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  1. #1
    Senior Member JohnDoe2's Avatar
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    California is at full employment. That’s slowing down the state’s economy

    California is at full employment. That’s slowing down the state’s economy


    Carpenters Chris Gauer and Donny Harp left to right install a window on the old Gothic house in it's new location in Chico, Calif. Tues. Sept. 5, 2017. (Bill Husa -- Enterprise-Record)

    By Kevin Smith, San Gabriel Valley Tribune
    POSTED: 09/21/17, 5:36 PM PDT | UPDATED: 1 HR AGO 0 COMMENTS

    California has been one of the fastest growing states in the nation for most of the post-recession era, but its momentum has slowed in recent months due to the high cost of housing and a lack of available homes, as well as a workforce that’s effectively at full employment.

    That’s the conclusion of a new report from Beacon Economics.


    A ROBUST ECONOMY


    From early 2012 through mid-2016, the Golden State added jobs at about twice the rate of the U.S., often exceeding 3 percent year-over-year growth, the report said.

    That whittled down the state’s unemployment rate, which dropped from 12.2 percent in 2010 to 5.4 percent in 2016. More recent readings from the state Employment Development Department have placed it as low as 4.7 percent, although it edged back up to 5.1 percent in August.


    Meanwhile, California’s annual growth rate has slipped to 1.6 percent, putting it roughly on par with the rest of the nation.

    And with the state at full employment, future job growth and economic gains will be blunted by the availability of workers.


    That’s good news for employees who may be in line to receive pay hikes in the coming months. But it presents a challenge for businesses that are looking to grow but can’t because they are unable to find the workers they need.


    THE ROOT OF THE PROBLEM


    The root of California’s problems, according to the report, are high home prices and the fact that not enough homes are being built. The study advocates easier underwriting standards (but not as loose as in the 2000s), reduced down payments and special finance programs for would-be buyers, as well as rent subsidies for qualified households.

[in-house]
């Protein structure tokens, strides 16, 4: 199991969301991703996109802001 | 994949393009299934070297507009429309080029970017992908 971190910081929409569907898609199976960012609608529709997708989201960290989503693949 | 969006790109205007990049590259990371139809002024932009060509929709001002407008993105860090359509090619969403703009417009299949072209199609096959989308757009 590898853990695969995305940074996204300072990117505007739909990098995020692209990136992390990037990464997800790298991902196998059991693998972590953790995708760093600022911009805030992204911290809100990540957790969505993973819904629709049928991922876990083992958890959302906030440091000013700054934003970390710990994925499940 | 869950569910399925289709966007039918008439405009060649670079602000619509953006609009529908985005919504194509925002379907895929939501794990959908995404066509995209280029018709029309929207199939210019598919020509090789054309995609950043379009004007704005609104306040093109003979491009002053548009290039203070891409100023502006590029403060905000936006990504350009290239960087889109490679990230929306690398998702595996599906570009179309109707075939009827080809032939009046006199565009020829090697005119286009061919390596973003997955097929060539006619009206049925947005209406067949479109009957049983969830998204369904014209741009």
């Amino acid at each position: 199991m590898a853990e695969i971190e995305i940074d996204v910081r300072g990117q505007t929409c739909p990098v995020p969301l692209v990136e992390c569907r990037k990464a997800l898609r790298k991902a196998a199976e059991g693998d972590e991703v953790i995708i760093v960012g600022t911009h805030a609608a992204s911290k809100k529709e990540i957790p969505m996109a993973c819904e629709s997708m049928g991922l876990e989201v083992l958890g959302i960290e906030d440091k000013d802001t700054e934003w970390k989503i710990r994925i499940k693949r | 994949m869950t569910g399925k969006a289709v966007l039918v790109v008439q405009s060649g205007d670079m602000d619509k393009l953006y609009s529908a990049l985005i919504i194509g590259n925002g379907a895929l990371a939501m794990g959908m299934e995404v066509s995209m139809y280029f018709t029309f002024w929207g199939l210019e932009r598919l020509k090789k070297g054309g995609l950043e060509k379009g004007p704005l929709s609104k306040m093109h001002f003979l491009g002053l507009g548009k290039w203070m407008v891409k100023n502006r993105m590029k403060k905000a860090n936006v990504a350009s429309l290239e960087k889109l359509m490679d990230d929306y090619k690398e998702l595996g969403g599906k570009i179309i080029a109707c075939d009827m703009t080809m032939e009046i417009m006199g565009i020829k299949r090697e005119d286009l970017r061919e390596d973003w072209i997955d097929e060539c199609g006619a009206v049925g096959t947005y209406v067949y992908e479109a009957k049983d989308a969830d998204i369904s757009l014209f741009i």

But economist Robert Kleinhenz, Beacon’s executive director of research who authored the report, said the fundamental problem is still a lack of inventory.


    “All you would do with these programs is increase the demand for housing in an already tight and high-priced marketplace,” he said. “Until we actually come up with supply-side solutions we are going to have this problem. The solution would be coming from government agencies, but they are not addressing the heart of the problem.”


    ROADBLOCKS TO HOUSING CONSTRUCTION


    Under California’s current building standards, a proposed housing project that complies with a city’s general plan can still be subject to planning commission approval and can also be open to CEQA lawsuits, which can impede or block development.

    The California Environmental Quality Act requires state and local agencies to provide a full analysis and public disclosure of environmental impacts associated with proposed projects.

    They are required to adopt all feasible measures to mitigate those impacts.


    Kleinhenz said multi-family developments, in particular, are often slowed by concerns from residents who don’t want high-density housing in their neighborhoods. Projects are also slowed by the high fees developers are forced to pay to gain entitlement to properties.


    Jordan Levine, a senior economist with the California Association of Realtors, said many potential homebuyers would jump into the market if they were better informed.


    He said a recent CAR survey showed 75 to 80 percent of California renters would buy homes if they could afford the down payments.


    “A lot of them are thinking they’ll have to come up with $100,000 to $110,000 for a down payment,” Levine said.

    “Only 20 percent of the people we surveyed knew about FHA or other low down payment loans.”


    Despite all of these problems, California’s economy will continue to grow, according to the Beacon report.


    Most of the job gains will occur in health care, leisure and hospitality and construction.

    http://www.dailybreeze.com/business/...states-economy

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  2. #2
    Senior Member Beezer's Avatar
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    DEPORT THE MILLIONS OF ILLEGALS ALENS...HOUSING PROBLEM SOLVED!

    We do not need more Urban sprawl...look at Las Vegas

    They stuff 20 into one household...will also alleviate the costs to taxpayers on their healthcare, overcrowded schools, jails, prisons, roads, garbage, crime, destruction of property, courts, lawsuits, diseases and sending their money out of the country...NOT going back into the economy.
    Support our FIGHT AGAINST illegal immigration & Amnesty by joining our E-mail Alerts at http://eepurl.com/cktGTn

  3. #3
    Senior Member JohnDoe2's Avatar
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